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Franco meets fans at the ‘Spring Breakers’ premiere in Hollywood in March.
James Franco won’t be stopped — and can’t be avoided.
The 35-year-old actor, director, writer, painter, etc., proves once again that he does it all on Tuesday by adding another line to his résumé with the release of his first novel, “Actors Anonymous.”
“I get away with it. I get to do everything that I want,” he says. “I’m sure that must piss people off. … But one thing I’m clear about is that I will absolutely never let that stop me.”
Call it meta or call it annoying, “Actors Anonymous” is pure Franco. The book creatively features a character named James Franco. There’s also a character known simply as The Actor. It’s not always possible to tell the two apart, and it seems like that’s kind of the point.
“Some famous people are liked for doing one thing, and then they think that they will be liked if they do anything,” The Actor muses.
Wait a minute. Is Franco getting all judgey about celebrity dilettantes?
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James Franco and Anne Hathaway host the 2011 Academy Awards, a gig that earned him subpar reviews.
“It’s just that someone who’s famous for one thing can forget that she or he worked really hard for success in that area,” says Franco.
“They forget that they had a talent in that one area, and think that talent applies across the board. They don’t get that they have to work as hard to achieve excellence with their other stuff.”
But, says Franco, that’s not Franco.
“Yes, I am an actor who’s written a book,” he says, before adding, “I’ve done the work.”
The actor (lower case) certainly has Hollywood cred. Most famous for playing Harry Osborn in the “Spider-Man” movies, Franco snagged an Oscar nomination for “127 Hours” and earned critical acclaim as Sean Penn’s lover in “Milk.” His adaptation of William Faulkner’s “As I Lay Dying,” which he scripted, directed and starred in, opened last Friday. His next Hollywood thriller, “Homefront,” co-starring Jason Statham, arrives in November.
But Franco also has paid his dues in the lit world, earning an MFA at Columbia while studying filmmaking at NYU and fiction writing at Brooklyn College. He’s a Yale comparative literature Ph.D. candidate and published a starter book, the collection of short stories “Palo Alto,” two years ago.
James Franco’s ‘Actors Anonymous’
Not all his extracurriculars have earned raves. He famously flopped co-hosting the Academy Awards in 2011 with Anne Hathaway, who gets only passing mention in the novel.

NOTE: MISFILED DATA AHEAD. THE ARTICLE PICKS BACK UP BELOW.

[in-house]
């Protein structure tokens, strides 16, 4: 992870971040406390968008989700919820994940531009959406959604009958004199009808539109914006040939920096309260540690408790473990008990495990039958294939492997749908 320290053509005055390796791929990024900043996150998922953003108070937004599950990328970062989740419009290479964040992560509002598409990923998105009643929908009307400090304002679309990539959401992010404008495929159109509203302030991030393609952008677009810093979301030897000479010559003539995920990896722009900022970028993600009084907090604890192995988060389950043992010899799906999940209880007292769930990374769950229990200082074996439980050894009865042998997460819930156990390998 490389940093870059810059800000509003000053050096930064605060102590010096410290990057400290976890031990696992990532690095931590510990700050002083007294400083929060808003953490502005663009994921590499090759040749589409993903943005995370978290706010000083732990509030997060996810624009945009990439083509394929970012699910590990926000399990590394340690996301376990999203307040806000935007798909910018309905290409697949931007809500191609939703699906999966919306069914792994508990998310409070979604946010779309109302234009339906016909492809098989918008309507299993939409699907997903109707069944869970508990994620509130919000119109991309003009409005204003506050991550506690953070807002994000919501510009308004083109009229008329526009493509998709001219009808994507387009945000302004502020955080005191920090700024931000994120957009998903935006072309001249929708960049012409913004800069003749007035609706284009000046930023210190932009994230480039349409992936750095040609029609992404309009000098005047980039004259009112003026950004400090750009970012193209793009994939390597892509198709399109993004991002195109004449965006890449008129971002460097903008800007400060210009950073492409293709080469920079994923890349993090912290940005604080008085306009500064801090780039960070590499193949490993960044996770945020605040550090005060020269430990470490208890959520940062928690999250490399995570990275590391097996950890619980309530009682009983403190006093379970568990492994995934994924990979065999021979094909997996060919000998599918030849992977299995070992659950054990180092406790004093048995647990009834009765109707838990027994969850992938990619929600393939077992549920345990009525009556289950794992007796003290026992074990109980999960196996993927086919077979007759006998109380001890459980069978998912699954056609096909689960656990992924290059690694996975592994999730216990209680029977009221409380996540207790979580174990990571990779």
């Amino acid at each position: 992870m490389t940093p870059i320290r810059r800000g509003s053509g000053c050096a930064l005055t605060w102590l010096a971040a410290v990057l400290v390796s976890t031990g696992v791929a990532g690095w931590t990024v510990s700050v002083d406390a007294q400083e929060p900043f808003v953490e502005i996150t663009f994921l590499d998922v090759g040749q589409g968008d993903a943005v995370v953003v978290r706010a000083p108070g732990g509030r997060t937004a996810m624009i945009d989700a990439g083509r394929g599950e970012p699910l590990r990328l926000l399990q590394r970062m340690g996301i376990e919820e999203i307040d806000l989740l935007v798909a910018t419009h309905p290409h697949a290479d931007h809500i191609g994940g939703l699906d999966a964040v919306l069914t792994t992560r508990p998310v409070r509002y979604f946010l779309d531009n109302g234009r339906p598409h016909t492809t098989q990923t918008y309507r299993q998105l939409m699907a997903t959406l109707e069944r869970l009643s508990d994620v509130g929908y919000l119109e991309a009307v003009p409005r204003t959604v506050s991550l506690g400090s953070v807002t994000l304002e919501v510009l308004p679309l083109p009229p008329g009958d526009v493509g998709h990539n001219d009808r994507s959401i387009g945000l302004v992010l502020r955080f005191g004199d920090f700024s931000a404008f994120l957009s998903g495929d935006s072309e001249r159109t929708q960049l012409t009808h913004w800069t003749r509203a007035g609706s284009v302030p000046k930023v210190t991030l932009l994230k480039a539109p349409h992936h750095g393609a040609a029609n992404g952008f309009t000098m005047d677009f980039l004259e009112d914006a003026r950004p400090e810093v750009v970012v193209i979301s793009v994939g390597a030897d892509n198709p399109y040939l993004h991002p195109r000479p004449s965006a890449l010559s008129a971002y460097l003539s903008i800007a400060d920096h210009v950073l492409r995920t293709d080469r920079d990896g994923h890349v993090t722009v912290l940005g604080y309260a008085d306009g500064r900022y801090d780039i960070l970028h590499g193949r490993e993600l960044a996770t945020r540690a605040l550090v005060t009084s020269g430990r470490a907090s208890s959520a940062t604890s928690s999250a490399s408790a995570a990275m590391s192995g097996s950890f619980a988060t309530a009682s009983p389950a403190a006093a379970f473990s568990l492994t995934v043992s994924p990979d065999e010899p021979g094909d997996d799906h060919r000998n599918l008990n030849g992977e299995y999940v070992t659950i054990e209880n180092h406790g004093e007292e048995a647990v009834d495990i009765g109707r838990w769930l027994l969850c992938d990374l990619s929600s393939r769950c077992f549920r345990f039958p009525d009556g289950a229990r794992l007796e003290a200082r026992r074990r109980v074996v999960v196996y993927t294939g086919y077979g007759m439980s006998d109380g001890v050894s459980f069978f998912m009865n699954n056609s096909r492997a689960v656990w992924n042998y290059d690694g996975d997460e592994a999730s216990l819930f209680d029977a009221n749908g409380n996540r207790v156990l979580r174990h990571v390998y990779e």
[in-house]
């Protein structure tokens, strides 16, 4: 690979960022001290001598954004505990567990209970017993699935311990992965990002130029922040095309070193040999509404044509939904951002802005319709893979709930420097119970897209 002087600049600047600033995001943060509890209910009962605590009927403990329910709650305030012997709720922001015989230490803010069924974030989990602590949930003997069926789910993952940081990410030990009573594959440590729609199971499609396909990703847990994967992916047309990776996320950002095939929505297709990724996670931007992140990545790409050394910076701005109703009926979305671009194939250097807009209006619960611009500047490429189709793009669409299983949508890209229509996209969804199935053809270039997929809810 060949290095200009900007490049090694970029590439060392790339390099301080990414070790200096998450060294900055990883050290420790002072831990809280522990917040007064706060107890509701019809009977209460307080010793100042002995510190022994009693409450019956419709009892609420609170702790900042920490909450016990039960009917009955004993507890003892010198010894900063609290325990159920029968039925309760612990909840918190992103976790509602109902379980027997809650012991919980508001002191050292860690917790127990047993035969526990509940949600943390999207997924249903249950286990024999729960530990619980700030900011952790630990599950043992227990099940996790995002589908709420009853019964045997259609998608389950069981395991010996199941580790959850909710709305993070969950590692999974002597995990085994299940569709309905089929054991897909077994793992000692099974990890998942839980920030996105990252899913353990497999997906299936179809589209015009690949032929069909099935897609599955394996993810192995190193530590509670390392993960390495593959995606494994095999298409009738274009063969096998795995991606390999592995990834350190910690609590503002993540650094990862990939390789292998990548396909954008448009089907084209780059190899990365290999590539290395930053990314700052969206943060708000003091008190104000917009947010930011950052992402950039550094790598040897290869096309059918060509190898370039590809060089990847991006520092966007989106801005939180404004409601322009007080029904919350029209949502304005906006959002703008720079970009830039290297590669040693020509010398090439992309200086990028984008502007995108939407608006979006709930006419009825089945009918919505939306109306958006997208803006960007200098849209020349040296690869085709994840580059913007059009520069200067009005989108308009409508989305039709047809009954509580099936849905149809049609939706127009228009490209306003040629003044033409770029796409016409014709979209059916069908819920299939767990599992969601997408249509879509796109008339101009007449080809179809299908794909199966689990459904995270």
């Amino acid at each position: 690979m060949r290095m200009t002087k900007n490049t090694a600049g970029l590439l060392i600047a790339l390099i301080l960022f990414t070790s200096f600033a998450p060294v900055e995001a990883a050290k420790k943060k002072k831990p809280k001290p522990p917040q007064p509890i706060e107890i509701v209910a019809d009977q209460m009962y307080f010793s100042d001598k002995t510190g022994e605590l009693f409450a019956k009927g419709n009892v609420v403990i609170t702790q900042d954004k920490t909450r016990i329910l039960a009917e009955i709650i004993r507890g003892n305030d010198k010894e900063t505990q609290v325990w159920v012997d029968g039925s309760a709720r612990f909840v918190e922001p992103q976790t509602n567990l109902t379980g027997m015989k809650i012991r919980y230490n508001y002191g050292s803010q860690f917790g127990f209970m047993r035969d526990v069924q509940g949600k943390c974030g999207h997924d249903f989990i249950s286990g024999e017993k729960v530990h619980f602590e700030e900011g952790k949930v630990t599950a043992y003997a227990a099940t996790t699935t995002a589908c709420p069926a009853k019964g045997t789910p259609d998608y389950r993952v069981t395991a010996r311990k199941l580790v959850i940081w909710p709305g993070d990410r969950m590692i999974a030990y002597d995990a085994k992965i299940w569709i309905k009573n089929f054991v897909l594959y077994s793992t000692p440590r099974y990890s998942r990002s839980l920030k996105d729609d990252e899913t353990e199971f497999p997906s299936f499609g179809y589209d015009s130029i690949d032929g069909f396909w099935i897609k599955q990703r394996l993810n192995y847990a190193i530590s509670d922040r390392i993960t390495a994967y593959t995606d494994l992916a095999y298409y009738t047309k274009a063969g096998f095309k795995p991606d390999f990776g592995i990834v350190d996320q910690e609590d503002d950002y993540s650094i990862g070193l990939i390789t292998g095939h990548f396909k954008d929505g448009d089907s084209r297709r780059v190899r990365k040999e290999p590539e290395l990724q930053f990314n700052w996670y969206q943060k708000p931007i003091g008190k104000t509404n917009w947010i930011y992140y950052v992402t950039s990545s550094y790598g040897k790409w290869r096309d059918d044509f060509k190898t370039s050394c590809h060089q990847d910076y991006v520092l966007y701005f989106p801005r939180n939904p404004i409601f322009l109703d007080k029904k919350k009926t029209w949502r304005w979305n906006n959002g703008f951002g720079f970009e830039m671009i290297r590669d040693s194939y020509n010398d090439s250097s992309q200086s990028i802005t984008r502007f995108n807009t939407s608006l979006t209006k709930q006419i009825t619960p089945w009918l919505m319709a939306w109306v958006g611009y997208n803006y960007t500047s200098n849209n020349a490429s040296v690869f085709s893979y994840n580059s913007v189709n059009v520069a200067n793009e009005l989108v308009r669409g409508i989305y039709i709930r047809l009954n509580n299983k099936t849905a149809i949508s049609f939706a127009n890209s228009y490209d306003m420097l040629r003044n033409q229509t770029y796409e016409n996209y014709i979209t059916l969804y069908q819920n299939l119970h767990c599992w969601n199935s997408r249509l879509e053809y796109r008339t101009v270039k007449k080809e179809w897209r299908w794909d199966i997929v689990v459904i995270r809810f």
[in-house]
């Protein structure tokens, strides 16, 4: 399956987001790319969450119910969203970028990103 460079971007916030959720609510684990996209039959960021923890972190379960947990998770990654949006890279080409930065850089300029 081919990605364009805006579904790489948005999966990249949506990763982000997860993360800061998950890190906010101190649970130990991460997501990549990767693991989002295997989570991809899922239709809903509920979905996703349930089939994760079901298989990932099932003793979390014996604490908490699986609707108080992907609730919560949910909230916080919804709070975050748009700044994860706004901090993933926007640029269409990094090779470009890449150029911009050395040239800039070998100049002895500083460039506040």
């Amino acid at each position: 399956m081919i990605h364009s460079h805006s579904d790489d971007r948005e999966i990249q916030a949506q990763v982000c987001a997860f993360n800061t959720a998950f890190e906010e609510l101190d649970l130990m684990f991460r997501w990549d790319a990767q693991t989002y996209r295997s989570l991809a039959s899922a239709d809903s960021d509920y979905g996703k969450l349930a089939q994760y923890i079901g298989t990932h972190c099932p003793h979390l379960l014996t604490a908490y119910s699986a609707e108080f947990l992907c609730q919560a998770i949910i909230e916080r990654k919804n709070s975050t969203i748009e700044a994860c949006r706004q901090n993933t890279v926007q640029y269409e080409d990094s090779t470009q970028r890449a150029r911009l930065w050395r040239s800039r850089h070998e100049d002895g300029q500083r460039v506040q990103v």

Other women, however, play a bigger part in “Actors Anonymous.”
“So, yes, I did it. I had lots of sex. Lots,” Franco writes. “Most actors seem to do it, capitalize on their celebrity appeal. It’s funny, lots of guys that become actors were shy or nerdy or sensitive, so when they became famous they really cash in to make up for those years when they were overlooked and rejected …”
“I had something going on with most of my female co-stars and worked up a routine so that I could see someone every night.”
Is this the real James talking or the fictional James boasting?
“People might roll their eyes at this answer, but I’m really thinking more of the perception of James Franco than trying to confess,” he says.
James Franco in the critically praised ‘127 Hours’
“Whatever version of James Franco is in there, I’m a person whose public persona is weird. It’s all over the place. The persona is partly my creation. And it’s partly not my creation.
“But the James Franco in the book is part of the atmosphere I’m creating.”
That atmosphere is dark, as a host of characters live sordid lives in the shadow of Hollywood. The fiction is experimental with a complex weave of story lines. The Actor, or the character James Franco, step forward at turns to deliver jarring epigrams.
Such as: “The problem is that when actors are successful, they build up a—— capital. That means they can be a——s for a while and get away with it. If they keep having successes, they can keep being a——s.”
Franco barks a laugh at that.
“Some of those little statements are genuine and some are over the top. I don’t necessarily believe all of them. But ‘a—— capital’ is certainly true.”
Franco as ‘Spider-Man’ villain Harry Osborn
The novel is structured around the tenets of a recovery program. Each chapter opens with one of the 12 Steps or 12 Traditions. Franco says he is quite familiar with the “Big Book” of Alcoholic’s Anonymous, which is essentially an operating manual for recovered addicts.
“When an addict stops using, the program has them look at their life, at how they engage with the world,” says Franco.
“I thought it would be a trippy way to look at life in a more universal way.”
He stresses this is not a book for “actors about acting” and “pointedly not a memoir,” but it is very much the book he wanted to write. And, as he’s made clear, Franco does what Franco wants.
“Not everyone gets to make all the movies they want. To write the books they want. To spend their time going to school. And to do all that in a public way takes audacity.
“I get to do what I absolutely love — and every day. I just had to say to myself, this is your life. So do it.”